The family of a Stratford man, who died during surgery at an outpatient surgical center in Trumbull, has filed a medical malpractice lawsuit, charging the center and his medical team with attempting an unauthorized procedure — and negligently dosing him with the wrong medication.

Michael A. Palmer, Sr., a 53 year-old father of eight, was undergoing a cervical spine fusion operation in May 2013, at the Surgery Center of Fairfield County, LLC, located on Quarry Road. According to Attorney Michael Koskoff, who is representing the family, Palmer had asked that the surgery be done at a hospital but members of his medical team persuaded him to have the procedure performed in the outpatient center in which they were part owners.

“This case, like the widely publicized death of Joan Rivers, highlights some of the problems posed by the proliferation of privately-owned chains of profit-making surgical centers throughout the nation,” Koskoff said. “This is one of three deaths that we are investigating in surgical centers in Connecticut in just the past two years, something is clearly wrong with the way these centers are being operated.”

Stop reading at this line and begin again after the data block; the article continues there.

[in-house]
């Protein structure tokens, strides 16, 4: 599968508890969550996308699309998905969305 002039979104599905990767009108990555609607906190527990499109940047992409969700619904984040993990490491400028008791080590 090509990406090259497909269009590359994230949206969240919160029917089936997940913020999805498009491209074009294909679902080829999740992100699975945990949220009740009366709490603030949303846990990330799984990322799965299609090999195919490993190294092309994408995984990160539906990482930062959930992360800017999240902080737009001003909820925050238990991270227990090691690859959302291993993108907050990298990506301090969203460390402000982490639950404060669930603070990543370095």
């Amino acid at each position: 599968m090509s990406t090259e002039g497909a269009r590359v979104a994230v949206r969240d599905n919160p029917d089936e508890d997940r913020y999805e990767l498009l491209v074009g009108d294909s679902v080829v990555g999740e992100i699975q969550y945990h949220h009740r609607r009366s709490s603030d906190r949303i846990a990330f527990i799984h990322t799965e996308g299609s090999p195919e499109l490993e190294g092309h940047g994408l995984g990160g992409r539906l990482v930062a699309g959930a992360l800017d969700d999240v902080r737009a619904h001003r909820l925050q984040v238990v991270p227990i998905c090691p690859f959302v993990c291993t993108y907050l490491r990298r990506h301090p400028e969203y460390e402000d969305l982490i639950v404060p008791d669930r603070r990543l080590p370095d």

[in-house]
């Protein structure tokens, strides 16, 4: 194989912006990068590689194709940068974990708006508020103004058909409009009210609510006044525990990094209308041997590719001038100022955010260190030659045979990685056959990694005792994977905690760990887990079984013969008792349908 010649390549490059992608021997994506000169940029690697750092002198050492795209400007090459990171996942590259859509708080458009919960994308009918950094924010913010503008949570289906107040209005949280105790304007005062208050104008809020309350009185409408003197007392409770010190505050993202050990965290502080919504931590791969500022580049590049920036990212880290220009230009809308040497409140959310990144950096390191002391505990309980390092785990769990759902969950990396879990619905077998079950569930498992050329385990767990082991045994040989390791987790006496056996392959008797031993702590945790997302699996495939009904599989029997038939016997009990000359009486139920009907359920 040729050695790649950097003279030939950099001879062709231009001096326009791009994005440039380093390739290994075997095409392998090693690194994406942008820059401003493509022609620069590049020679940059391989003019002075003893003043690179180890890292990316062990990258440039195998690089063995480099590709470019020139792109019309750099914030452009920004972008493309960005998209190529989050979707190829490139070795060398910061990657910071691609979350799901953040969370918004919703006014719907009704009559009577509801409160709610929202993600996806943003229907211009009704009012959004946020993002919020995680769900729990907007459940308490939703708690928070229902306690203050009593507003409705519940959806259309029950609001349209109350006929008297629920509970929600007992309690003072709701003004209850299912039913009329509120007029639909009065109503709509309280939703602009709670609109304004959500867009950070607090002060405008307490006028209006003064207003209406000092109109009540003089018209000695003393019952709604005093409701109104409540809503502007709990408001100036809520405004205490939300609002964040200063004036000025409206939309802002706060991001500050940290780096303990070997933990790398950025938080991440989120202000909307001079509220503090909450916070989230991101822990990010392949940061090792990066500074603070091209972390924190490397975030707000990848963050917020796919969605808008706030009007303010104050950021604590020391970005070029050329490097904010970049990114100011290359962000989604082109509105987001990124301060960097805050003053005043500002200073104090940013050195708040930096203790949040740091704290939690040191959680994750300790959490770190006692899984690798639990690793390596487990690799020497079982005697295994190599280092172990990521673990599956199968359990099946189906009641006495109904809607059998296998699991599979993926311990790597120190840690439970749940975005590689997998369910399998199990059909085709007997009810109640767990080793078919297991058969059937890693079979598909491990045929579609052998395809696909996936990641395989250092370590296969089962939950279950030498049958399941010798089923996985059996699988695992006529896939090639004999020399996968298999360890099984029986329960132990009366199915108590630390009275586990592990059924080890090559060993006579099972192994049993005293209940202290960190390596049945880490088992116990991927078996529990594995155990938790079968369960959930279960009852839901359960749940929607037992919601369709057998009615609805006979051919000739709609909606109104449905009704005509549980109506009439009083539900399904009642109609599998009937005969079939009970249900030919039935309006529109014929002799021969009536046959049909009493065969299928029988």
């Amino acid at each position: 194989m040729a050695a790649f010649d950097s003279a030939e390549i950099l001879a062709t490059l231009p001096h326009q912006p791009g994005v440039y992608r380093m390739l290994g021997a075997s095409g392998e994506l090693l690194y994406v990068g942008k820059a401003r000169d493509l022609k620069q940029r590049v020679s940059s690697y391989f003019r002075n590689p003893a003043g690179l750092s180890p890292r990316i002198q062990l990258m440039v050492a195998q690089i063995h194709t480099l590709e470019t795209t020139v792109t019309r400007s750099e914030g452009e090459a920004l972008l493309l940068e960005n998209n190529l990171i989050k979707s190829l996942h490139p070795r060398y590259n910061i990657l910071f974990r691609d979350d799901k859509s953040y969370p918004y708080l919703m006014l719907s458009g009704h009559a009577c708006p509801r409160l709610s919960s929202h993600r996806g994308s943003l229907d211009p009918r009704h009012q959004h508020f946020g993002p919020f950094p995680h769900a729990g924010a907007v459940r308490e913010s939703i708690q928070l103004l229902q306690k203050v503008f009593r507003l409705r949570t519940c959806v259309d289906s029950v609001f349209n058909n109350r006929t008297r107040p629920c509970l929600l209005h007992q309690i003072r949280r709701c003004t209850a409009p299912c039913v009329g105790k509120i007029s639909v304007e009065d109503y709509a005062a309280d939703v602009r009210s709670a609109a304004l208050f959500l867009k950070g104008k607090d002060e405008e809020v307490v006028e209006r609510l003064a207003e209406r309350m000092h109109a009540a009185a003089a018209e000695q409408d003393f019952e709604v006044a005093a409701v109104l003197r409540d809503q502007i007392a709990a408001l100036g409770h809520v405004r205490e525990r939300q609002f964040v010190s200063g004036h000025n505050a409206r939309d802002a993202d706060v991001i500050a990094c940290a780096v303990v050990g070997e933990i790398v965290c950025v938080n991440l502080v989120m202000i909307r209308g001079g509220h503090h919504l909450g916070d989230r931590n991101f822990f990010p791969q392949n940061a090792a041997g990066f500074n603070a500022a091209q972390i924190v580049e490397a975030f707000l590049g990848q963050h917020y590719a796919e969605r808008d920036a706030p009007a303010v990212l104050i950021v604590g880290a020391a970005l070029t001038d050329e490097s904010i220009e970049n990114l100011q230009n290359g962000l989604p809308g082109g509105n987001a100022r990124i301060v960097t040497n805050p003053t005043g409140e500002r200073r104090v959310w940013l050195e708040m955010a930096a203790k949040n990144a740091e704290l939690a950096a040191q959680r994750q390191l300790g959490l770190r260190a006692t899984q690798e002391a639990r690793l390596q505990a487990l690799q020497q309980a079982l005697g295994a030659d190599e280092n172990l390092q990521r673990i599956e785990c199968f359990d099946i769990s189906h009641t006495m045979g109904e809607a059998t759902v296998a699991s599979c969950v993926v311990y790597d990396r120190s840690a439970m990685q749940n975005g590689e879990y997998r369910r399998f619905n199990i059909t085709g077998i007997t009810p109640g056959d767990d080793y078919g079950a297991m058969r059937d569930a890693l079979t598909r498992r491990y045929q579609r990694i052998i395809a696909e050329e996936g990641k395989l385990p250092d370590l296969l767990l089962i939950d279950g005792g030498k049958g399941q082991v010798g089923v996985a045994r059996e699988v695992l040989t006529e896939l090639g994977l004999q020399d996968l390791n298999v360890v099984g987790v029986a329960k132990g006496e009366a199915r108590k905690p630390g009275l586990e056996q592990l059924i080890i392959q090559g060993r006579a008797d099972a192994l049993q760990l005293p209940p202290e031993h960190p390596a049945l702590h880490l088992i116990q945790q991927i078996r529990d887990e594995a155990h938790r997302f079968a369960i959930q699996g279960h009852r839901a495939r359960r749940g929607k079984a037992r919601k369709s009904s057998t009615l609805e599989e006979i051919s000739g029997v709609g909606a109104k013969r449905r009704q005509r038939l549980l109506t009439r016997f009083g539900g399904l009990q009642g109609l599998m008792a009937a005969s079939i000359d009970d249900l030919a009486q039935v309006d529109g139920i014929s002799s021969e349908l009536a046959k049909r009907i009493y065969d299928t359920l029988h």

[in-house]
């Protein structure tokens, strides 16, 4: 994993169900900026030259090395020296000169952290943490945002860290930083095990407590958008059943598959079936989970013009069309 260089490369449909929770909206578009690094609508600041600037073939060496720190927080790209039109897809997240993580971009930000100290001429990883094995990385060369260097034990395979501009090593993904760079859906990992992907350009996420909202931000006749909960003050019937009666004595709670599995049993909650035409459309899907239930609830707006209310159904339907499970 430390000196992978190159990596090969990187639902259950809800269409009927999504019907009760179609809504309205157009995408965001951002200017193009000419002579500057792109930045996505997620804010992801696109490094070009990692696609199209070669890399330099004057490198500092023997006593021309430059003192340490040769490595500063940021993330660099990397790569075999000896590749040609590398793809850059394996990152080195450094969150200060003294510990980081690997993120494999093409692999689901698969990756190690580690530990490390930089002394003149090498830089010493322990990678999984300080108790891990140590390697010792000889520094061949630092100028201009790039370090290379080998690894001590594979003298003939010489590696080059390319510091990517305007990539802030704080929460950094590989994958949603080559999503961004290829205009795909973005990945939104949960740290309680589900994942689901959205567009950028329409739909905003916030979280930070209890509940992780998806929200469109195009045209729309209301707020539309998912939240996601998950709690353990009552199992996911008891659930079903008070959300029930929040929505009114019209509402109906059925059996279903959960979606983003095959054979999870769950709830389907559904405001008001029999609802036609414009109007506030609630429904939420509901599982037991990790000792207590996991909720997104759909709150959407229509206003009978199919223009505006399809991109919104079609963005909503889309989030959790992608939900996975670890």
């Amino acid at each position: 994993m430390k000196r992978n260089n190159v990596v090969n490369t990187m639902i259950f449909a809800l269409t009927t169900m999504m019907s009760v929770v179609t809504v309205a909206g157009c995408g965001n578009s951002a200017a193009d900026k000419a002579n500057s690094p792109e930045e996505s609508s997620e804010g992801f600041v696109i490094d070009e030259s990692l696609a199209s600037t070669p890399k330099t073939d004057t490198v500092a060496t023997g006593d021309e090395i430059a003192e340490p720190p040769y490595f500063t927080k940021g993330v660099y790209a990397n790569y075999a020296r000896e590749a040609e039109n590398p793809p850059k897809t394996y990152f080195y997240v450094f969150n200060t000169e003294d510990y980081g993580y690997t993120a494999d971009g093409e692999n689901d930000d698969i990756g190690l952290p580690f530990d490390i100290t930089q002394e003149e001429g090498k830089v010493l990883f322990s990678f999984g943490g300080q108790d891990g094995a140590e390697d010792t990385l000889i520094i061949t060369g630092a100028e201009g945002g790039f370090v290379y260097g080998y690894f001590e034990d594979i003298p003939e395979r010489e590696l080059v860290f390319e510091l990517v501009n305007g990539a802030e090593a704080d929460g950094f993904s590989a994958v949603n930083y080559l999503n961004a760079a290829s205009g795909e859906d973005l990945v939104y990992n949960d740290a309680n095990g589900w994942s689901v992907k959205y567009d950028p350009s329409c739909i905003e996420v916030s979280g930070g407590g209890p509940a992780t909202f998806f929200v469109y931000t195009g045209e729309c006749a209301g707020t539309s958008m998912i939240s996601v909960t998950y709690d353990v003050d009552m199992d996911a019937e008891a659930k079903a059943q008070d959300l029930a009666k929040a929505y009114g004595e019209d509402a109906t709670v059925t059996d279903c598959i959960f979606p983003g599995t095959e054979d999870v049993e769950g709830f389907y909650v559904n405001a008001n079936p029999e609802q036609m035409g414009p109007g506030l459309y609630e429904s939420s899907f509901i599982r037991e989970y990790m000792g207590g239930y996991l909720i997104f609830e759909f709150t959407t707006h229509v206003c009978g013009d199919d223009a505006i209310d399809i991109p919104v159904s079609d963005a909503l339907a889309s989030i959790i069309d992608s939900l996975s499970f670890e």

During Palmer’s surgery, a medical assistant pressed against a blood pressure cuff causing a drop in the blood pressure reading. At that point, the lawsuit says, the anesthesiologist negligently administered the 4% Lidocaine, which had been stored in the wrong place.

“Hospitals have precautions in place to prevent this type of error,” Koskoff said. “This surgical center obviously did not.”
After the administration of the toxic agent Palmer was administered CPR and rushed to St. Vincent’s Hospital where he died.
This lawsuit is against Surgical Care Affiliates, LLC, operator of about 185 surgical centers nationwide and the Surgery Center of Fairfield County, LLC, one of the SCA units, Dr. Sandra Joyce Congdon, an anesthesiologist, Dr. Gerard J. Girasole, an orthopedist, and Dr. Abraham Mintz, a neurosurgeon. Also, named are groups affiliated with the doctors. Dr. Girasole and Dr. Mintz were part owners of the surgical center where Palmer had the fatal procedure, the suit alleges.

The lawsuit also alleges that the defendants violated state regulations by permitting the surgery to go ahead even though it was complex surgery that had not been approved or authorized by the center’s governing body.

“A conflict of interest may come into play when a doctor has a choice of performing a procedure in his own surgical center, or a hospital,” said Koskoff, “unless the out-patient center is prepared for the surgery, the hospital is a safer choice.”

Palmer, a long-time Bridgeport area resident was employed as a driver for the Connecticut Transit Authority. He was active in Air National Guard, Mount Aery Baptist Church in Bridgeport, and a freemason of the highest rank. In addition to his eight children Mr. Palmer left seven grandchildren.